The union representing Laval bus drivers (CUPE 5959) took the opportunity to speak to elected officials during the first in-person city council meeting in two years by holding a demonstration about serious problems at the Société de transport de Laval (STL) and at the bargaining table.
“During the election campaign, the mayor took a stance in favour of ecological transformation. We’re there to remind him that sustainable development can’t occur without public transit. At this point, the situation at the STL has gotten so serious that Laval’s public transit service is in jeopardy,” explained Patrick Lafleur, president of the STL drivers’ union.
The work atmosphere has gotten immeasurably worse in recent months. The unions are no longer able to have respectful discussions with management let alone negotiate. STL has trouble retaining employees at a time of labour shortages, which is worrisome. It is providing less service, but administrative costs have spiked.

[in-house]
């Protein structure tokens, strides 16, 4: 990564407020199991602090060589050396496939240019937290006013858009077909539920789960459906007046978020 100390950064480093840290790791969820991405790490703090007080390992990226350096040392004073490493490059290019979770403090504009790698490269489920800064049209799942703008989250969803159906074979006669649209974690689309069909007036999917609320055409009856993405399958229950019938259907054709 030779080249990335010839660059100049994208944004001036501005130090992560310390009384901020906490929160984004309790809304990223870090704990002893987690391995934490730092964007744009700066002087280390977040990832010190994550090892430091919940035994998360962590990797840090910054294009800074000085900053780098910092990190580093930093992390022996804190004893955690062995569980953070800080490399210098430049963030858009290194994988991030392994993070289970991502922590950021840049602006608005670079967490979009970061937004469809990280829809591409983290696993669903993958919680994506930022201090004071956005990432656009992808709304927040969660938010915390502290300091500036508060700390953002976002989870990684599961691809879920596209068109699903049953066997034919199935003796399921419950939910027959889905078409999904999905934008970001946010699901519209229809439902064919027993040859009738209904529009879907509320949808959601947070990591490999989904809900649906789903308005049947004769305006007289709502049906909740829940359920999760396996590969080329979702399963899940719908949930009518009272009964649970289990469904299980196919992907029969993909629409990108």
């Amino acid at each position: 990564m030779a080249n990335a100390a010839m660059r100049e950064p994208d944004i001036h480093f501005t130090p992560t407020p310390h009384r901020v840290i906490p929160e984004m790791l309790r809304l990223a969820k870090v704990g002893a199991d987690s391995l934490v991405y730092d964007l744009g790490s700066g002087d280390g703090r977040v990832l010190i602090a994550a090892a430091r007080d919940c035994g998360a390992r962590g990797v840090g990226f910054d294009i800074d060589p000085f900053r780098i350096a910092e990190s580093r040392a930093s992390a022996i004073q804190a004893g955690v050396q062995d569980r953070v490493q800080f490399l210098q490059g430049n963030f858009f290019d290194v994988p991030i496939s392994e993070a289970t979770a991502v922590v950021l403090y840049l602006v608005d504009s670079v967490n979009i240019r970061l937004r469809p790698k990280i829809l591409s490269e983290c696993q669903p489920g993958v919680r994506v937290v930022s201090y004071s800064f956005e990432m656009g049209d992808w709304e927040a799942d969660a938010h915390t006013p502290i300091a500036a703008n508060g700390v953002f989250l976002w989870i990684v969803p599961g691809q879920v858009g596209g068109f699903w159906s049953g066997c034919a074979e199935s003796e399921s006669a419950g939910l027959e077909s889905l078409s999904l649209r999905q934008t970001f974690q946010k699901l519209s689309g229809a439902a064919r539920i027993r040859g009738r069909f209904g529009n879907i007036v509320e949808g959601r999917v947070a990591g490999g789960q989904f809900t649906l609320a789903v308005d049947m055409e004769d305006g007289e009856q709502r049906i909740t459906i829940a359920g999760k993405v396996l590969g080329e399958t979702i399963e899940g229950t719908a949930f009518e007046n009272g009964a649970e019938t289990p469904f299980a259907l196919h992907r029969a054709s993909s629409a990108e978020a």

“Between 2020 and 2022, right in the midst of a pandemic, administrative costs rose by almost 20 per cent. Who was hired and why? The focus should instead be on making service more reliable and effective to increase ridership. In 2020, we provided 2662 routes per day, and in 2022, this figure dropped to 2552,” argued Lafleur with figures in hand.
CUPE 5959 has been negotiating to renew its collective agreement for more than two years now. The union has a strike mandate that received 99 per cent support from its members at a vote held in January 2021.